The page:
Rumors of fracking risks are greatly exaggerated and the New York Times, albeit unintentionally, proves it with another of its hit pieces.
I never read the New York Times unless someone points something out to me I must read for the sake of business. It’s little more than a “supermarket tabloid for the wealthy” and its condescending attitude toward anything west of the Hudson River is just too much for me. Plus, it has published dozens of heavily biased anti-fracking pieces, some of which couldn’t even pass the smell test of their own ombudsman. Last night, a friend, who does read the Times, called my attention to yet another of its hit pieces, this time in regard to supposed impacts on New York City’s water supply. It’s a virtual litany of accusations from another one of their “investigations.” Here are some of what we’re up against:
“The Times took samples from 14 drinking water sources. Samples from eight came back indicating that the water is not fit for human consumption, according to state and federal standards.”
“Another potential concern is the use of an epoxy, which is not approved for use in drinking water.”
“Regulations governing water sources are rarely enforced”
“Health officials insist that the water sources are safe, and that the laws governing them are adequate.”
“Surveys suggest that nearly 60 percent of the companies do not comply. And the state has done little to make them.”
“Yet as vital as these reservoirs are to the city’s water supply, oversight is virtually nonexistent.”
How do you fight this stuff? One can only imagine what Josh Fox will do with this.
If you haven’t already figured it out, the Times story wasn’t about fracking or its impact on city water supplies but, rather, the condition of water tanks on top of various city buildings; tanks supplying water city residents are drinking every day. I modified the quotes very slightly to illustrate a key point. Simply put, the risk to city drinking water from fracking is numerous orders of magnitude below the risks of drinking water above the heads of many New Yorkers.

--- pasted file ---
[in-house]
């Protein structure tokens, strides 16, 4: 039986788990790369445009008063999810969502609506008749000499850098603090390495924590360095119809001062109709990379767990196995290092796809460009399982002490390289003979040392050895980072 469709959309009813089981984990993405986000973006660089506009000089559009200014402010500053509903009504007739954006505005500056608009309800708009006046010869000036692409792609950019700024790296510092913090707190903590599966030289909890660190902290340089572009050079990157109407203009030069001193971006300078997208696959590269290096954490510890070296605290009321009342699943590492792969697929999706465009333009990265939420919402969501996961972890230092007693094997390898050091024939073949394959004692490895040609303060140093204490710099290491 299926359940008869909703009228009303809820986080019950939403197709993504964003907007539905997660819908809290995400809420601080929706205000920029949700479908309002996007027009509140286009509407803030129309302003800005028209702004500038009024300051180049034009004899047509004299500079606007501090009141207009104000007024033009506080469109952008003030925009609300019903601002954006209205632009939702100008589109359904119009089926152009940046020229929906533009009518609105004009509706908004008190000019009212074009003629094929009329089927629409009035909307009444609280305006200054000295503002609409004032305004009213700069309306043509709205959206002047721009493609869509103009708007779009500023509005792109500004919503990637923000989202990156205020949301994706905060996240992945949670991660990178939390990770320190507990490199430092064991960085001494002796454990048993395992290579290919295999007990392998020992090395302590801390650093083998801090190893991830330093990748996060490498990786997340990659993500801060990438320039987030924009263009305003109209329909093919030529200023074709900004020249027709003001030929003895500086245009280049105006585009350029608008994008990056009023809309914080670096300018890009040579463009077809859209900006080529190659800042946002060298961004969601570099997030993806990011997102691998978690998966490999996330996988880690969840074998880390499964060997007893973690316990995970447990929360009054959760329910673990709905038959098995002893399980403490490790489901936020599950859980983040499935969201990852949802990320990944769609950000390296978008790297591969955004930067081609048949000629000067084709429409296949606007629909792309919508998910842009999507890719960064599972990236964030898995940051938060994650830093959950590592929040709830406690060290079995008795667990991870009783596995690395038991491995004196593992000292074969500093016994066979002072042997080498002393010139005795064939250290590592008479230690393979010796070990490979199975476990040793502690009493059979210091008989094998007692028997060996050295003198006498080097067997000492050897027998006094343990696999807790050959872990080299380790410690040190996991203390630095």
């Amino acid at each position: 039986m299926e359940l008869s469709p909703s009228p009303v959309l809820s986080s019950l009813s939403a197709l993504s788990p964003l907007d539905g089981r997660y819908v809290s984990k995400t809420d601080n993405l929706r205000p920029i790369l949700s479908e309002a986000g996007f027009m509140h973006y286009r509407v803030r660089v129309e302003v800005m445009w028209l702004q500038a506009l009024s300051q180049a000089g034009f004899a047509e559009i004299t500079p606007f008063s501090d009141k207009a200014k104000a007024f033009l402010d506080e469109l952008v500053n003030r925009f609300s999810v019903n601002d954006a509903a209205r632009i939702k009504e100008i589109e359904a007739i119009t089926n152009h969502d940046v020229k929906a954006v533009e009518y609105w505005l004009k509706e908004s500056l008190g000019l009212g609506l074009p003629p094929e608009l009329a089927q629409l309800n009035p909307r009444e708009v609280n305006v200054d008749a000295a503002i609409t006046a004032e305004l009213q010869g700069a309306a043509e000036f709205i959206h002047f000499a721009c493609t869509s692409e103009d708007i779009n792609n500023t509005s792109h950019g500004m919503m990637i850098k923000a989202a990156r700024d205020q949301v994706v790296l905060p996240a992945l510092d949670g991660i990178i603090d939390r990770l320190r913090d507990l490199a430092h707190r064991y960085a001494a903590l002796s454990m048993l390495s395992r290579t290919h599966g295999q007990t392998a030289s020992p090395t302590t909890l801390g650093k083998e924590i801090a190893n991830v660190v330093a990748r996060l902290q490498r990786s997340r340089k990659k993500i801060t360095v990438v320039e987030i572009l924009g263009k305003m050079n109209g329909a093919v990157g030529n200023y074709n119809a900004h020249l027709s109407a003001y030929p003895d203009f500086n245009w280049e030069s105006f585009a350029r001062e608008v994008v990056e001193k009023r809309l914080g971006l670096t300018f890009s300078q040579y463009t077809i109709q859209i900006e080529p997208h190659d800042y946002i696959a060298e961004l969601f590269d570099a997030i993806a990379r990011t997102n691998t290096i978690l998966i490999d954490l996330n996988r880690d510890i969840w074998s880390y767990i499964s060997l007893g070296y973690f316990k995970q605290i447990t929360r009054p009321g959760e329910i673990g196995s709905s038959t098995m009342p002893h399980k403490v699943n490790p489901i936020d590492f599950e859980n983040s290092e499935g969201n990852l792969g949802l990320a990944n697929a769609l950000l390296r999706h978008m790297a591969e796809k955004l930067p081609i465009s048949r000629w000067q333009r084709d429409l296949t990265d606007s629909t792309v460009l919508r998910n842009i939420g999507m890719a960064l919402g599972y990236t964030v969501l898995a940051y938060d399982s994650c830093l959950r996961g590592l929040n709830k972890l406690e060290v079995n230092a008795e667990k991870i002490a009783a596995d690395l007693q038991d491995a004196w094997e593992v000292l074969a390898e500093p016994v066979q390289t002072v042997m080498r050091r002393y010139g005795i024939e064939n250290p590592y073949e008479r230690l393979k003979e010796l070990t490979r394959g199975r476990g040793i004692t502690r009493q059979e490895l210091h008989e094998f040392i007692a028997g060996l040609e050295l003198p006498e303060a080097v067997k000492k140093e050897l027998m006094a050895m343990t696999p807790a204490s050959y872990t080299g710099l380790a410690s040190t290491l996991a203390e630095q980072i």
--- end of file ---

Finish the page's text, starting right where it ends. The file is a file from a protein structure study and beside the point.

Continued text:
Be sure to also watch the video embedded in the story to get a fuller perspective on the issue. Here are some of the most interesting aspects of the story:
Samplings taken by The New York Times from water towers at 12 buildings in Manhattan, Queens and Brooklyn found E. coli in five tanks, and coliform in those tanks and three more. Coliform by itself is not harmful, but does indicate that conditions are ripe for the growth of potentially dangerous microorganisms.
City health officials insist that the tanks are safe, and that the laws governing them are adequate.
The city’s own surveys suggest that nearly 60 percent of the owners do not comply. And the city has done little to make them.
Yet as vital as these vessels are to the city’s water supply, oversight is virtually nonexistent.
Building owners are not required to submit proof to the city that cleanings and inspections have been conducted, as they do for elevator and boiler inspections. Until recently, they did not have to provide evidence of the inspections to their tenants.
City health and buildings officials cannot even say for sure how many water tanks are in use. Estimates range from 12,000 to 17,000, based on the inventory of buildings that stand seven stories or taller.